This weekend, rather than schlep out to the Heart of England audax, I decided to have a little adventure of my own and ride to the seaside. 315km of familiar roads – albeit ones I normally travel in the opposite direction (I might *possibly* have routed with the prevailing coastal wind in mind) and a focus on minimising stopping time. This would also be the longest ride to date with my bikepacking bags attached and around 60% of my TCR equipment in situ.
I faced some pretty rough weather (freezing, hail, rain, wind), but the Heart of England had snow and another friend riding in Scotland faced tough conditions too, so I think I others drew the shorter straws.
The ride out was pretty uneventful – I’d picked a relatively quiet route through the Surrey hills and left early enough that there wasn’t much traffic about. I had, however, noticed that my gears were making more noise than usual and changes were nowhere near as crisp and sharp as di2 usually is. Finally, after a down shift so noisy I found myself looking apologetically at the sheep I had disturbed, I stopped to diagnose the issue. To call my front mech misaligned would be kind (I had a more appropriate 6 letter word in mind…) – it was rubbing in just about every direction and looked pretty misshapen. The rear mech hanger was also clearly bent.
I’ve been making a point of riding my TCR bike everywhere (commutes and all) to get the miles in and noticed some heathen has been throwing their bike against it in the bike storage at work… it appears they’ve spectacularly buggered my drive train. Lesson learnt, I’ll be back on the cheap commuter from now on. Fair to say, I’m not a happy bunny.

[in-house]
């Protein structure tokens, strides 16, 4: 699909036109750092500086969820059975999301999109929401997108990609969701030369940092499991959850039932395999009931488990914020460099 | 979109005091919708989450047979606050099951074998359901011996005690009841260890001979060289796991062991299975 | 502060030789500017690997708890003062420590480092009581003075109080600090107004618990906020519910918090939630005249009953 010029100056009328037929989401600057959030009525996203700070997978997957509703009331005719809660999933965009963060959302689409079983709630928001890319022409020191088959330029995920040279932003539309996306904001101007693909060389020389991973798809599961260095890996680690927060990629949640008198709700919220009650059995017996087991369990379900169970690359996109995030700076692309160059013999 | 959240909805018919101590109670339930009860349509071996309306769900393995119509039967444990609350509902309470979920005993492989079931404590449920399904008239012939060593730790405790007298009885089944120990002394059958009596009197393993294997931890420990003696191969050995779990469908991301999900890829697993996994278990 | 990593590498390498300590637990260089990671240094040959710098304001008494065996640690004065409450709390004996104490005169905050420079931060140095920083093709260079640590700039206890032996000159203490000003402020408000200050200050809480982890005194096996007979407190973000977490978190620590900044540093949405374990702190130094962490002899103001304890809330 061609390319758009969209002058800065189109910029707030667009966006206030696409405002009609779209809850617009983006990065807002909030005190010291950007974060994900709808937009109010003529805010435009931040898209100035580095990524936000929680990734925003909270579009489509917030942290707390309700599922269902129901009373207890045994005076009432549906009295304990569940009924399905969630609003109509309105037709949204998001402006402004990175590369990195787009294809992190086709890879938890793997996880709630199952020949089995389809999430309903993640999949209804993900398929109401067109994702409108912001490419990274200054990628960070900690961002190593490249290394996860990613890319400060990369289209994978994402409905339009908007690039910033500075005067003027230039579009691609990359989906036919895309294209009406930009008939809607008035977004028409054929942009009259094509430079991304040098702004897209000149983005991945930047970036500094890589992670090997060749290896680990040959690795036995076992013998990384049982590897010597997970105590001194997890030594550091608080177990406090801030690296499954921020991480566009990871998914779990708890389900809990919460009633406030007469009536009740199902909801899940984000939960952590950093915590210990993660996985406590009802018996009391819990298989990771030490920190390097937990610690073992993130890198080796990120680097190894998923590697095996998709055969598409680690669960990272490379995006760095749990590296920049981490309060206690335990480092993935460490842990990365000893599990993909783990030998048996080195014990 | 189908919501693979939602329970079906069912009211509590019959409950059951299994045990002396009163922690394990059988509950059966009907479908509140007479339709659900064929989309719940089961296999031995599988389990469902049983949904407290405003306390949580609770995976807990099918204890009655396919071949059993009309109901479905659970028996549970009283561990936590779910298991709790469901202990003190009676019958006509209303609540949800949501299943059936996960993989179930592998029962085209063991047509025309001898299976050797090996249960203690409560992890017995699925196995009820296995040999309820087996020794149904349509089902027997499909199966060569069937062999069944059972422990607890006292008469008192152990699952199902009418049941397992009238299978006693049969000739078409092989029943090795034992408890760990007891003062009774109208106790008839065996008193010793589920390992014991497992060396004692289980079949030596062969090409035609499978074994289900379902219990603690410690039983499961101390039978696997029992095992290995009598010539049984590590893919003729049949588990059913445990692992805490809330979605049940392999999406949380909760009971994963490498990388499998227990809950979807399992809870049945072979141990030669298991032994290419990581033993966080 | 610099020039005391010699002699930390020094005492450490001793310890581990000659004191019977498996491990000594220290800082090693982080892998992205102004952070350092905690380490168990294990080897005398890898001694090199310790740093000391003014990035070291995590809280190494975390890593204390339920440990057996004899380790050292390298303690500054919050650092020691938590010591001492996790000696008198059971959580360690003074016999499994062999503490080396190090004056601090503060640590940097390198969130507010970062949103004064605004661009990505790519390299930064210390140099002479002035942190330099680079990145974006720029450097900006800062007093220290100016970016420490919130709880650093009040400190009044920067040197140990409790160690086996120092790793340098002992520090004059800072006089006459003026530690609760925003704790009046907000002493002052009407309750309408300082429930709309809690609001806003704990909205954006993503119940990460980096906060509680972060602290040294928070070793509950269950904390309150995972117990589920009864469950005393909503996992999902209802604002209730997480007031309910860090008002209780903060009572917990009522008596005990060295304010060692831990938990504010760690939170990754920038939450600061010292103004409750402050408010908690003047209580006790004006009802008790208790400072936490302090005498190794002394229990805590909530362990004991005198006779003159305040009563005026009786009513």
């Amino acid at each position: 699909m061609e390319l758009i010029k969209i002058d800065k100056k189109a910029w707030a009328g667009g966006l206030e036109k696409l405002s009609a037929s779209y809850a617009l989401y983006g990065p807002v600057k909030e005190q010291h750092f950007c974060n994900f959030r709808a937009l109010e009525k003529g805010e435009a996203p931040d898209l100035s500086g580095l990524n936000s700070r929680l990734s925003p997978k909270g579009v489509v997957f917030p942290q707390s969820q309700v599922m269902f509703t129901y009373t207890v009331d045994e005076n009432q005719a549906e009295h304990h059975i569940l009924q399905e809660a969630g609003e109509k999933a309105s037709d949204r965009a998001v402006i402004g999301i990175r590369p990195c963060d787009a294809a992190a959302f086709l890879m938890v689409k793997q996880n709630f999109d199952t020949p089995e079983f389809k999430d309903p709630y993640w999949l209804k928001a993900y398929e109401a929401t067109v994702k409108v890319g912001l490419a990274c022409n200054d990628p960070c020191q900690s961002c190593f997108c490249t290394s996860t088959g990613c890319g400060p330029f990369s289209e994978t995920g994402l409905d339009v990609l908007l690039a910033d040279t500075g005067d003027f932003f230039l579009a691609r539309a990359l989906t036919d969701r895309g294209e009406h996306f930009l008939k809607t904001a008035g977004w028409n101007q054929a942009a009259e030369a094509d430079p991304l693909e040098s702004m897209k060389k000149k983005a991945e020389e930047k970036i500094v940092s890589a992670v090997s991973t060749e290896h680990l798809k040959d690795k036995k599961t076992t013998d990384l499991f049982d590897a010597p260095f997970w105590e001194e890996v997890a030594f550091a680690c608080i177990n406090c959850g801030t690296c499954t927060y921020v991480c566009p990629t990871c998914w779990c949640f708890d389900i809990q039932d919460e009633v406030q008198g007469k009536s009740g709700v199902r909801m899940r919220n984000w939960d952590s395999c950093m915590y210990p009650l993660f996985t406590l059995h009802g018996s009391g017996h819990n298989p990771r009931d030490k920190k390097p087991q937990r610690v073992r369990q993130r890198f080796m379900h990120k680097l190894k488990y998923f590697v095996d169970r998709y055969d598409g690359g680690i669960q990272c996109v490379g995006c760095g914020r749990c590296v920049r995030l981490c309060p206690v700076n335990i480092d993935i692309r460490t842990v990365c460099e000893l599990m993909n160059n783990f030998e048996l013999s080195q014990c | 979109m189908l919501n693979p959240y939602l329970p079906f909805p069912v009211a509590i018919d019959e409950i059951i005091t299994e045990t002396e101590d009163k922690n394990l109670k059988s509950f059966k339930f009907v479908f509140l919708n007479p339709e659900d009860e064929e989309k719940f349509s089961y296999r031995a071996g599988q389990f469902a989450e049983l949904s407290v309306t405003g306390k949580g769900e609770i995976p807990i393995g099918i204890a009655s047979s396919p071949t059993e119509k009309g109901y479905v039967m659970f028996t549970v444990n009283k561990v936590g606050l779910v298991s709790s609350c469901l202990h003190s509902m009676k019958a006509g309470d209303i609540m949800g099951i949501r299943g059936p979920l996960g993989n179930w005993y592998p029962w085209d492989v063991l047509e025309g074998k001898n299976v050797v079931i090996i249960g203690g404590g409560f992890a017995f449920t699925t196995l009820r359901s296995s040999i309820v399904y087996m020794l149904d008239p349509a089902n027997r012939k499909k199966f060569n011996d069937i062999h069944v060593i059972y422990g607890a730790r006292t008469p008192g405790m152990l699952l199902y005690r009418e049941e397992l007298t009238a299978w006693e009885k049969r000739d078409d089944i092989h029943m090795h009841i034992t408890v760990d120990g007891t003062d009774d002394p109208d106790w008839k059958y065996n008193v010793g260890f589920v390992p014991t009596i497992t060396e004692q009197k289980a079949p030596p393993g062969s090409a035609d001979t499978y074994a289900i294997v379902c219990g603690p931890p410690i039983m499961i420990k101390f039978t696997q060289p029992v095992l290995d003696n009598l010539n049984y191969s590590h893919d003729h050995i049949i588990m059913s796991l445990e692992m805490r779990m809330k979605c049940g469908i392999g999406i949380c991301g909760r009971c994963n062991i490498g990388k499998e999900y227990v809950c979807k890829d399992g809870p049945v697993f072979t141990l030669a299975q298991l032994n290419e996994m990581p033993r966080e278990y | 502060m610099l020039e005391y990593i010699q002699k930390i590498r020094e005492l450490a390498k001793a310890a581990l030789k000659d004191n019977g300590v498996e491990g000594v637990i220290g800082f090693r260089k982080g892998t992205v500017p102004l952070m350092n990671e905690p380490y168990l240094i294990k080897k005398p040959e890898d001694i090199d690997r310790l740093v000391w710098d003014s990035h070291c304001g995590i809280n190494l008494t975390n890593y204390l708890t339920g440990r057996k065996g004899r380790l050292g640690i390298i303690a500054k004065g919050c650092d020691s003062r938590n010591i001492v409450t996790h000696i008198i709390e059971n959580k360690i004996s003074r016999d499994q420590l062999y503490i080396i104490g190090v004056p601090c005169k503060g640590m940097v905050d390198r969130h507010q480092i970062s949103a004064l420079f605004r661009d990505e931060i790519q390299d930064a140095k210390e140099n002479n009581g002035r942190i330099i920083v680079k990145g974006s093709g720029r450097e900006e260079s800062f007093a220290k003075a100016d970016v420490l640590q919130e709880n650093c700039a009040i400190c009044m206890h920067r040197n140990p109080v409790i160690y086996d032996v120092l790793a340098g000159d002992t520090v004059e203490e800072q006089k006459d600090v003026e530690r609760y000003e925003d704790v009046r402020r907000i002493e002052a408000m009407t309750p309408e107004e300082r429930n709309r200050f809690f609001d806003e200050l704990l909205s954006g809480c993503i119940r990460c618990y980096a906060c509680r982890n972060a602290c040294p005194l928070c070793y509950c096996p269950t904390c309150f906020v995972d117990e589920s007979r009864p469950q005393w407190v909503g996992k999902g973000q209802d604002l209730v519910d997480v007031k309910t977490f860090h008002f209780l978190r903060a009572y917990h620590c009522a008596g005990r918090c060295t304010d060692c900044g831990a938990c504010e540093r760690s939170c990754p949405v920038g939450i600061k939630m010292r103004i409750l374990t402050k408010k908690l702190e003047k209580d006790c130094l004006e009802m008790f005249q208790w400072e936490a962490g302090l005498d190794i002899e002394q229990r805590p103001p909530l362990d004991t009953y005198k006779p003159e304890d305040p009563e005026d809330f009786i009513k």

After a couple of stops, a lot of swearing and some careful tinkering, I finally got the gears behaving again. I don’t anticipate needing to fiddle with my gears on the TCR, but it’s always useful to practice mechanical fixes in stressful environments. I’ll need to take a look before I transfer them to the new frame, but it didn’t seem like there was any lasting damage.
Back on the move, it wasn’t long before I was dropping into Bognor Regis and getting ready to charge along the flat coastal roads with the wind at my back. however, I was quickly reminded that these coastal towns are essentially retirement villages and that the locals, while lacking the malice of London and Surrey drivers, are just as awful behind the wheel. I cannot understand how there is no requirement for elderly drivers to prove their competence and, worse, they are encouraged into bigger vehicles where they’ll feel safer (and do more damage when they fail to react quickly).
I had the heart stopping experience of literally watching the slow motion realisation and reactions of an OAP on a collision course with me at a set of lights – a simple case of him not looking (which would normally result in a quick squirt of brakes and no harm done) resulted in me bunny hopping the curb and a near flattening. If I’m still trying to drive when my reaction times are that slow, I hope my family hide the keys.